shot arrived after delays nationwide caused by several
factors, including production problems.
still wonder if her life would have been saved had
the vaccine arrived on time," said Craft, patient
manager at the University at Buffalo School of Dental
then, Craft has gone on to become an advocate for
flu immunization. She joined the Western New York
Pediatric Adolescent Coalition, a group committed
to increasing immunization rates.
fall, she also established the Chelsea Oliver Foundation
in honor of her daughter. Its goals include providing
scholarships to high school students interested
in the health care field. "I don't want Chelsea's
story to die," Craft said.
not possible to count every individual with influenza.
Instead, flu trackers monitor such indicators as
influenzalike illness reported by emergency rooms
and outpatient centers, deaths from influenza and
cases confirmed by laboratories that test nasal
secretion specimens from patients.
Nationally, the number of respiratory samples testing
positive for the virus remained below 10 percent
until early February. This happened only once before
over the last 29 years in 1987-1988
according to the CDC. By Feb. 18, the percentage
of specimens testing positive for influenza in the
United States had risen to 14.4 percent.
moment when laboratory-confirmed influenza cases
rise above the 10 percent level is a key measure
public health officials use to indicate the start
of flu season.
increases we are seeing in the number of respiratory
samples testing positive for flu should forecast
increases in other flu activity indicators in the
coming weeks," cqLyn Finelli, chief of domestic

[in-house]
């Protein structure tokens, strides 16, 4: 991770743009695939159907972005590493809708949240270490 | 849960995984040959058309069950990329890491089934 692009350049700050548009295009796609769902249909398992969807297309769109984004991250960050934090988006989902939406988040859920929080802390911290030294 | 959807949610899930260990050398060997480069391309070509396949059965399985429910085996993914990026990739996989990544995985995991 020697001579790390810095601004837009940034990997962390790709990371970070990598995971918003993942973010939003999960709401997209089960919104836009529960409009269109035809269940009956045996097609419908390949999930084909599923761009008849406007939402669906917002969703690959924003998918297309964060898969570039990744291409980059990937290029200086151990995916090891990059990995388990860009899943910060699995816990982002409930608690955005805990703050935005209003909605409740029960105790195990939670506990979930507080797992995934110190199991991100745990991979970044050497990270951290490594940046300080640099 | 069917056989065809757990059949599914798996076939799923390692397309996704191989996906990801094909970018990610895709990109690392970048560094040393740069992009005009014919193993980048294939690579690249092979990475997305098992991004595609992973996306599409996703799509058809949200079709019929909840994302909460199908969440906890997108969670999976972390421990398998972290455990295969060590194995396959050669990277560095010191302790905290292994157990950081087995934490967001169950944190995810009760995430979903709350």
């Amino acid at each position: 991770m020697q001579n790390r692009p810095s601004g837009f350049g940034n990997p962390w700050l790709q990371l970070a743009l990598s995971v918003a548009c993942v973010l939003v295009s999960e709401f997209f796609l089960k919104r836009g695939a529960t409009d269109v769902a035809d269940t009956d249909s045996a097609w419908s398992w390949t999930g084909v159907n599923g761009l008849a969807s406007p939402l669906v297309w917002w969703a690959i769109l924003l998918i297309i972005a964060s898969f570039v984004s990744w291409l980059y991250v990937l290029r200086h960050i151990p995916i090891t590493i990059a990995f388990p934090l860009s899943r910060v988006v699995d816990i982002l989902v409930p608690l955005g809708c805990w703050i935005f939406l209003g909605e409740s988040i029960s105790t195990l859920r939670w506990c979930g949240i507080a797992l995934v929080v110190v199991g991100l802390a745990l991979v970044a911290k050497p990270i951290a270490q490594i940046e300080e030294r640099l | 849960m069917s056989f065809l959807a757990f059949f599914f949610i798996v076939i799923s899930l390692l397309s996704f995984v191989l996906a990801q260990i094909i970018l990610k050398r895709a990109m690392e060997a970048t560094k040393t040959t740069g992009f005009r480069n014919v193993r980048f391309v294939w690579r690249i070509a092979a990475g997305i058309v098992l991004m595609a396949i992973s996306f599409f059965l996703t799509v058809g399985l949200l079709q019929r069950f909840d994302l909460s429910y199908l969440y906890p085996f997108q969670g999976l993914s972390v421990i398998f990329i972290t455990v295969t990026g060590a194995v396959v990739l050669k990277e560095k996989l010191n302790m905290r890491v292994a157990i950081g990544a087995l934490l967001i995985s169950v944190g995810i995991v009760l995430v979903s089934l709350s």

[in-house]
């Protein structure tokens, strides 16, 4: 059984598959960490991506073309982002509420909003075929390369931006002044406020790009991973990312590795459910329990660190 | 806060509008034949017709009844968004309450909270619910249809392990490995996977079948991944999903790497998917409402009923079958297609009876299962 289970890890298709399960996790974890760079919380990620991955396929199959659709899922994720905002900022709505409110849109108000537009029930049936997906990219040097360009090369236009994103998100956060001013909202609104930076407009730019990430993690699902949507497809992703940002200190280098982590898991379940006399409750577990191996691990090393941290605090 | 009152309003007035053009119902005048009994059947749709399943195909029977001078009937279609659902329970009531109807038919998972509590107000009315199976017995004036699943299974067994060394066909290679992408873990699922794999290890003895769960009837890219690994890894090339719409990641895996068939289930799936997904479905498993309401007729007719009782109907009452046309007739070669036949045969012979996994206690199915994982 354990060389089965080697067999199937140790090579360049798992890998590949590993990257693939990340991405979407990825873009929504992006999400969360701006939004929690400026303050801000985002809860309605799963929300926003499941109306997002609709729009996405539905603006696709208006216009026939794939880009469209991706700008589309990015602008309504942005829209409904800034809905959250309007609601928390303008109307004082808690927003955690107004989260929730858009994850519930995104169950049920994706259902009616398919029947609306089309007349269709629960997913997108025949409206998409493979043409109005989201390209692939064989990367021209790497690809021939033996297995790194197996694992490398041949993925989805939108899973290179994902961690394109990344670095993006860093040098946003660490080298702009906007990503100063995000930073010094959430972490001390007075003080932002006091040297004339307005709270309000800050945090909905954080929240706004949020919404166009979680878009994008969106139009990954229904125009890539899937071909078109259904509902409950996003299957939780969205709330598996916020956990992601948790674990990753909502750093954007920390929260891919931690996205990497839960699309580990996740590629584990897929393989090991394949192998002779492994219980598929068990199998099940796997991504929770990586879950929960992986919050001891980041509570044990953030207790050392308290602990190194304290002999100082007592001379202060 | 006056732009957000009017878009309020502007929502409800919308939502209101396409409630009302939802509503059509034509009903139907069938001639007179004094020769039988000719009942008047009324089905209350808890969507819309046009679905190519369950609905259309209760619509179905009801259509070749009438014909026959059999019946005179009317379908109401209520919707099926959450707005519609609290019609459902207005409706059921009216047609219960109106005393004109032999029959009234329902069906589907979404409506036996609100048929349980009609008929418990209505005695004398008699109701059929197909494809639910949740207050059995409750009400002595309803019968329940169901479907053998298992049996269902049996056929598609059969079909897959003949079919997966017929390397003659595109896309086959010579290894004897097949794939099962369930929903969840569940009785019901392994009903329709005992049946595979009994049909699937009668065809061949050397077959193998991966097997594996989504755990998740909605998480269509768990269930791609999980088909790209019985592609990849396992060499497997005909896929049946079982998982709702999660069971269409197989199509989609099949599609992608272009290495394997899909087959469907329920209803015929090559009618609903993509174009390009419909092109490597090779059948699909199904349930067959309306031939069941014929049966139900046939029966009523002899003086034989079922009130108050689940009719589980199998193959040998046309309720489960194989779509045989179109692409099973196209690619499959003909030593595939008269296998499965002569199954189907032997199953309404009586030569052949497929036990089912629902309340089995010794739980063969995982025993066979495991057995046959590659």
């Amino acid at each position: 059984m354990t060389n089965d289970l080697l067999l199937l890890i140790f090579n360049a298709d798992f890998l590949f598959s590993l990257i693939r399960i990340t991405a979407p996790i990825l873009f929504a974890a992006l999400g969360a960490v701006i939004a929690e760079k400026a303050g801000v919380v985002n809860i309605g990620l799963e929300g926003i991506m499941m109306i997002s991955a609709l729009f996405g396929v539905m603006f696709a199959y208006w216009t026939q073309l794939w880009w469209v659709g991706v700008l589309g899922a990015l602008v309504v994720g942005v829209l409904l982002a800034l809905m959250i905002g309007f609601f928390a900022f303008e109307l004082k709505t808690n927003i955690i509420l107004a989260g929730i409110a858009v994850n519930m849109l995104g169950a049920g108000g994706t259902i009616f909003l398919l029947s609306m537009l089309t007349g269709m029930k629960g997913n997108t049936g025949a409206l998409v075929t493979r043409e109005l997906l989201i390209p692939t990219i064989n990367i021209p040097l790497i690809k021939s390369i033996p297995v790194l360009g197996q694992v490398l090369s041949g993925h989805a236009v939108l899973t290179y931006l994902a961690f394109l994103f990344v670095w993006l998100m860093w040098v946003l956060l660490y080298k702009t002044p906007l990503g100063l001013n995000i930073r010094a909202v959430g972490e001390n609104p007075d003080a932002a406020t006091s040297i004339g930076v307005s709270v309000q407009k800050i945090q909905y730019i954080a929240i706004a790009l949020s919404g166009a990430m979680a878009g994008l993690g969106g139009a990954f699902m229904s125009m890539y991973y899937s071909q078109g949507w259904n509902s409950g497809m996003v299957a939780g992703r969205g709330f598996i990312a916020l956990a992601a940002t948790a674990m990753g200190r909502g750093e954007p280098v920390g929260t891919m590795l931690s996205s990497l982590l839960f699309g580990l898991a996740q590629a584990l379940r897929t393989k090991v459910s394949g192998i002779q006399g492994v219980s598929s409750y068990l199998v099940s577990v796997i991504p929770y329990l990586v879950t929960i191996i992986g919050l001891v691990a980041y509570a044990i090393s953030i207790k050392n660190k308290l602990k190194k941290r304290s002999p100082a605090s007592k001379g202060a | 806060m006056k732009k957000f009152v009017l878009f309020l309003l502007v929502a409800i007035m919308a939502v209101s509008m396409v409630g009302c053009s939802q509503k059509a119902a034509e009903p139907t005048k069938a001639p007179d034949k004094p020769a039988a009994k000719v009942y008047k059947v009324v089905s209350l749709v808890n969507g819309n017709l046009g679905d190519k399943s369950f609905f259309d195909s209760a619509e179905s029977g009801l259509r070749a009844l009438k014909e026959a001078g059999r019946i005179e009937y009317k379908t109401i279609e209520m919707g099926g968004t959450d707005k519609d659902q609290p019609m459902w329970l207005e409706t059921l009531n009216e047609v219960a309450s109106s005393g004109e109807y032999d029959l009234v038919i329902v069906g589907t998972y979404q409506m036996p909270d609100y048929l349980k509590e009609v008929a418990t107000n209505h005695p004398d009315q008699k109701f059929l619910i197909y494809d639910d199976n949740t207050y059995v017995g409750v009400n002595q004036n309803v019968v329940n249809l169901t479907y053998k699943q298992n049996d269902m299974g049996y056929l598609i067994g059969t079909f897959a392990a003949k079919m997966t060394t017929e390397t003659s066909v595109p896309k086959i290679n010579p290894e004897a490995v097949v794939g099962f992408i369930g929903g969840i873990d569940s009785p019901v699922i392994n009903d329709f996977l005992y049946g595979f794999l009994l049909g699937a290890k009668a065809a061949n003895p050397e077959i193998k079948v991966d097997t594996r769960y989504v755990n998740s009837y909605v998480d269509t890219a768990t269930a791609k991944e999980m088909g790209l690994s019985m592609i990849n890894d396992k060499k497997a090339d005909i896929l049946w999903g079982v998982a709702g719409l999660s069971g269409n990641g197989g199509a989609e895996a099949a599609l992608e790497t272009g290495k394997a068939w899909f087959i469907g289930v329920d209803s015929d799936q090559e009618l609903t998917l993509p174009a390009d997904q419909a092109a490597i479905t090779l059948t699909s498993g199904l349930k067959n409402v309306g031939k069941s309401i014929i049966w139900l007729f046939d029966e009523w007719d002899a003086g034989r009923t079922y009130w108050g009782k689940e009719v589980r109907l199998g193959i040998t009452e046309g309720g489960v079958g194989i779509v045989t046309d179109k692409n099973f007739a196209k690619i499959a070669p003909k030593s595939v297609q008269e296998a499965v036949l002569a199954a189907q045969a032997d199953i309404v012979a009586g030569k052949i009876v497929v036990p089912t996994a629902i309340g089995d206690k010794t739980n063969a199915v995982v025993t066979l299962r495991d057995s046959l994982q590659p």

surveillance for CDC's Influenza Division, said
in a statement.
CDC continues to recommend that individuals 6 months
and older get vaccinated. It takes about two weeks
after a shot for the body's immune system to develop
antibodies that provide protection against the influenza
viruses in the vaccine. Antibodies are proteins
that neutralize such harmful substances as bacteria
viruses that cause influenza constantly mutate,
changing year to year. That requires manufacturers
to regularly update the vaccine based on predictions
by experts of what strains will predominate.
a result, flu vaccine does not ensure total protection.
Its effectiveness depends in part on the match between
the viruses in the vaccine and the viruses circulating
in the community. So far, the majority of viruses
identified this season appear well matched to the
strains in the 2011-12 vaccine.
A vaccination is considered the best way to prevent
the flu, but many people don't get it. An estimated
43 percent of Americans 6 months and older were
immunized for the 2010-11 flu season, far short
of a target of 80 percent in the nation's disease-prevention
plan, Healthy People 2020.
don't more people get immunized and take other simple
steps to prevent the flu, such as regularly washing
hands? That's a question that has perplexed public
is no magic answer," said Marc T. Kiviniemi,
a social and behavioral scientist at UB who published
a report last year on the willingness of the public
to engage in influenza precautions. His
survey in BMC Public Health found that despite intense
flu education efforts, as well as media attention,
many people don't appear to know the most common
actions to prevent the disease, such as avoiding
sick people and coughing into your sleeve.
addition, there is great variation in people's willingness
to engage in preventive measures, including immunization.
"The ideal would be to engage in behaviors
without thinking about them, like brushing your
teeth," Kiviniemi said. "But the challenge
with the flu is that a lot of the preventive behaviors
require you to do things when there is no health